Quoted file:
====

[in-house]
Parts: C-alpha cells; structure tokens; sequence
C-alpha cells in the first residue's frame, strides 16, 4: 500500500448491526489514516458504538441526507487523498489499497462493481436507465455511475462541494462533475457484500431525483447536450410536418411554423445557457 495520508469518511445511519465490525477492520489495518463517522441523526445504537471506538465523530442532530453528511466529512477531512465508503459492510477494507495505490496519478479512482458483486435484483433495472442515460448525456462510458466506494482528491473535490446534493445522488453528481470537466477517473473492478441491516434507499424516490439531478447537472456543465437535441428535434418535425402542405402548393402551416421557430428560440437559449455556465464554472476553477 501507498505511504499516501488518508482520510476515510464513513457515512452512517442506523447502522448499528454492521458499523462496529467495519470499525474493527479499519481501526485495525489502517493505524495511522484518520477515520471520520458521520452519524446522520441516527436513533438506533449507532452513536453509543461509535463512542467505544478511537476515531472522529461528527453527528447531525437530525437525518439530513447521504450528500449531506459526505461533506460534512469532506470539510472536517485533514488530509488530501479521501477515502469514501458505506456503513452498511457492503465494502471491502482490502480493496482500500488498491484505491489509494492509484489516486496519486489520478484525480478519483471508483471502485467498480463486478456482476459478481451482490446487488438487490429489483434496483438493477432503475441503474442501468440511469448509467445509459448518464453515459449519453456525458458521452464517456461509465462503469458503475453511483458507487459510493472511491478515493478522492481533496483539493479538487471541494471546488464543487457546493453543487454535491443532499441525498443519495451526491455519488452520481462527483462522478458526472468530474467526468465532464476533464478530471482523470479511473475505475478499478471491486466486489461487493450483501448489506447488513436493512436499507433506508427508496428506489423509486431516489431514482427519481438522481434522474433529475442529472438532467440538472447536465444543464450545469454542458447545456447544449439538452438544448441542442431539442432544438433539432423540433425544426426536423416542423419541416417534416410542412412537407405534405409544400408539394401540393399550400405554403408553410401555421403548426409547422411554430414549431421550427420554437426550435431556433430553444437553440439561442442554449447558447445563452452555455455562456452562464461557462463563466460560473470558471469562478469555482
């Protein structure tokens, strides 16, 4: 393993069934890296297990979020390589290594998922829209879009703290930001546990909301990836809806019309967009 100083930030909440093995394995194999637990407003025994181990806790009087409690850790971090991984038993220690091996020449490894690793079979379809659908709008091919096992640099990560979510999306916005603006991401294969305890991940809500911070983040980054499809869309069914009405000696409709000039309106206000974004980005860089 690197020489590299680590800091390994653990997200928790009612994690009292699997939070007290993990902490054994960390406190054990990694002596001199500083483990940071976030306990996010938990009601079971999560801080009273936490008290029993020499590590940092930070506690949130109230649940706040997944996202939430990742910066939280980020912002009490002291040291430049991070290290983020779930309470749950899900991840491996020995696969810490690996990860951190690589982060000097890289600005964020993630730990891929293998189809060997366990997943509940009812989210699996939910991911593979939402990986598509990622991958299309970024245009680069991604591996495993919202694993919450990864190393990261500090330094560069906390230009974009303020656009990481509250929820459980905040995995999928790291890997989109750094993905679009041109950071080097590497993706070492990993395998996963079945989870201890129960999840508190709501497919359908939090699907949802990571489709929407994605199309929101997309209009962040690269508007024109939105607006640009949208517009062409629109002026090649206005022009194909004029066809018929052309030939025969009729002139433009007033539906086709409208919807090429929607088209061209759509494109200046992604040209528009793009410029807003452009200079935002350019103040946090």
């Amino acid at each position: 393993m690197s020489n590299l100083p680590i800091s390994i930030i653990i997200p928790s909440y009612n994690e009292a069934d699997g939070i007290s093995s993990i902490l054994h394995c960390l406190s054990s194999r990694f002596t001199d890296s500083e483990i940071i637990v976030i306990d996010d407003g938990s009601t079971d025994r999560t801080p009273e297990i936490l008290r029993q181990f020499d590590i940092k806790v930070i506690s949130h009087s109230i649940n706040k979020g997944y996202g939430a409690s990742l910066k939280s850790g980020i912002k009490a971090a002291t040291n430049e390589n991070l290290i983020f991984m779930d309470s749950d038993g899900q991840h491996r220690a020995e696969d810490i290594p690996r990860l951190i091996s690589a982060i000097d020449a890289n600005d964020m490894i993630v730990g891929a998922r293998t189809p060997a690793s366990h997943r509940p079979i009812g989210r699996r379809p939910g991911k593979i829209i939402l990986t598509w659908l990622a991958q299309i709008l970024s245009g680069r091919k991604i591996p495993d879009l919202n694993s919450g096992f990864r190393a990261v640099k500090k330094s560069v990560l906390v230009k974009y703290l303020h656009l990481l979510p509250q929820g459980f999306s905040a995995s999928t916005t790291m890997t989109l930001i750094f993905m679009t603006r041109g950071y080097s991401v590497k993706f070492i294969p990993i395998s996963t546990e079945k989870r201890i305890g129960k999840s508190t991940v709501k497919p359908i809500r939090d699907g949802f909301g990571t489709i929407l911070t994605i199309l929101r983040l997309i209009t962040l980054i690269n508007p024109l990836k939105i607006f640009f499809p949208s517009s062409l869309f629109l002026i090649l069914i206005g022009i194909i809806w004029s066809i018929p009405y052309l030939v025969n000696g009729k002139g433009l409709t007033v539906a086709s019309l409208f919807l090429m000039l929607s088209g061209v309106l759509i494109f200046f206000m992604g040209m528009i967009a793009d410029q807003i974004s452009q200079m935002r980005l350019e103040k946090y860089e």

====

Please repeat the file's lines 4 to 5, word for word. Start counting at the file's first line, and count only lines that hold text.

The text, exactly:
């Protein structure tokens, strides 16, 4: 393993069934890296297990979020390589290594998922829209879009703290930001546990909301990836809806019309967009 100083930030909440093995394995194999637990407003025994181990806790009087409690850790971090991984038993220690091996020449490894690793079979379809659908709008091919096992640099990560979510999306916005603006991401294969305890991940809500911070983040980054499809869309069914009405000696409709000039309106206000974004980005860089 690197020489590299680590800091390994653990997200928790009612994690009292699997939070007290993990902490054994960390406190054990990694002596001199500083483990940071976030306990996010938990009601079971999560801080009273936490008290029993020499590590940092930070506690949130109230649940706040997944996202939430990742910066939280980020912002009490002291040291430049991070290290983020779930309470749950899900991840491996020995696969810490690996990860951190690589982060000097890289600005964020993630730990891929293998189809060997366990997943509940009812989210699996939910991911593979939402990986598509990622991958299309970024245009680069991604591996495993919202694993919450990864190393990261500090330094560069906390230009974009303020656009990481509250929820459980905040995995999928790291890997989109750094993905679009041109950071080097590497993706070492990993395998996963079945989870201890129960999840508190709501497919359908939090699907949802990571489709929407994605199309929101997309209009962040690269508007024109939105607006640009949208517009062409629109002026090649206005022009194909004029066809018929052309030939025969009729002139433009007033539906086709409208919807090429929607088209061209759509494109200046992604040209528009793009410029807003452009200079935002350019103040946090």
């Amino acid at each position: 393993m690197s020489n590299l100083p680590i800091s390994i930030i653990i997200p928790s909440y009612n994690e009292a069934d699997g939070i007290s093995s993990i902490l054994h394995c960390l406190s054990s194999r990694f002596t001199d890296s500083e483990i940071i637990v976030i306990d996010d407003g938990s009601t079971d025994r999560t801080p009273e297990i936490l008290r029993q181990f020499d590590i940092k806790v930070i506690s949130h009087s109230i649940n706040k979020g997944y996202g939430a409690s990742l910066k939280s850790g980020i912002k009490a971090a002291t040291n430049e390589n991070l290290i983020f991984m779930d309470s749950d038993g899900q991840h491996r220690a020995e696969d810490i290594p690996r990860l951190i091996s690589a982060i000097d020449a890289n600005d964020m490894i993630v730990g891929a998922r293998t189809p060997a690793s366990h997943r509940p079979i009812g989210r699996r379809p939910g991911k593979i829209i939402l990986t598509w659908l990622a991958q299309i709008l970024s245009g680069r091919k991604i591996p495993d879009l919202n694993s919450g096992f990864r190393a990261v640099k500090k330094s560069v990560l906390v230009k974009y703290l303020h656009l990481l979510p509250q929820g459980f999306s905040a995995s999928t916005t790291m890997t989109l930001i750094f993905m679009t603006r041109g950071y080097s991401v590497k993706f070492i294969p990993i395998s996963t546990e079945k989870r201890i305890g129960k999840s508190t991940v709501k497919p359908i809500r939090d699907g949802f909301g990571t489709i929407l911070t994605i199309l929101r983040l997309i209009t962040l980054i690269n508007p024109l990836k939105i607006f640009f499809p949208s517009s062409l869309f629109l002026i090649l069914i206005g022009i194909i809806w004029s066809i018929p009405y052309l030939v025969n000696g009729k002139g433009l409709t007033v539906a086709s019309l409208f919807l090429m000039l929607s088209g061209v309106l759509i494109f200046f206000m992604g040209m528009i967009a793009d410029q807003i974004s452009q200079m935002r980005l350019e103040k946090y860089e």